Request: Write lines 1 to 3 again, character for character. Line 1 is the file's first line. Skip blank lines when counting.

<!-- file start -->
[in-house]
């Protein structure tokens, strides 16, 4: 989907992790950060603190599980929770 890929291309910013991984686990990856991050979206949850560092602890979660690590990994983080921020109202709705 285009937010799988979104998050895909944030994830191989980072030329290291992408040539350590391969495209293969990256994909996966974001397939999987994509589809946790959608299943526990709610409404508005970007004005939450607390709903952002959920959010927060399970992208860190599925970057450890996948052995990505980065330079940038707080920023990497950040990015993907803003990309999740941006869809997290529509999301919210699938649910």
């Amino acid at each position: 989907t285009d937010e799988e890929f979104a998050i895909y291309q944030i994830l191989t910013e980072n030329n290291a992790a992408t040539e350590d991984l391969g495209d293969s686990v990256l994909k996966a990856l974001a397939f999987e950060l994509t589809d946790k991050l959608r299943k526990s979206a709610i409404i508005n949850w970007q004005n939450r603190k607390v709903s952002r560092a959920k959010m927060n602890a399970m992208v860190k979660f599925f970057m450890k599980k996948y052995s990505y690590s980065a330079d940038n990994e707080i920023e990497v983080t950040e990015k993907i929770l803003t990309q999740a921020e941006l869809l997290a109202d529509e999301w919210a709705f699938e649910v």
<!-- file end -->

[in-house]
């Protein structure tokens, strides 16, 4: 989907992790950060603190599980929770 890929291309910013991984686990990856991050979206949850560092602890979660690590990994983080921020109202709705 285009937010799988979104998050895909944030994830191989980072030329290291992408040539350590391969495209293969990256994909996966974001397939999987994509589809946790959608299943526990709610409404508005970007004005939450607390709903952002959920959010927060399970992208860190599925970057450890996948052995990505980065330079940038707080920023990497950040990015993907803003990309999740941006869809997290529509999301919210699938649910």
């Amino acid at each position: 989907t285009d937010e799988e890929f979104a998050i895909y291309q944030i994830l191989t910013e980072n030329n290291a992790a992408t040539e350590d991984l391969g495209d293969s686990v990256l994909k996966a990856l974001a397939f999987e950060l994509t589809d946790k991050l959608r299943k526990s979206a709610i409404i508005n949850w970007q004005n939450r603190k607390v709903s952002r560092a959920k959010m927060n602890a399970m992208v860190k979660f599925f970057m450890k599980k996948y052995s990505y690590s980065a330079d940038n990994e707080i920023e990497v983080t950040e990015k993907i929770l803003t990309q999740a921020e941006l869809l997290a109202d529509e999301w919210a709705f699938e649910v």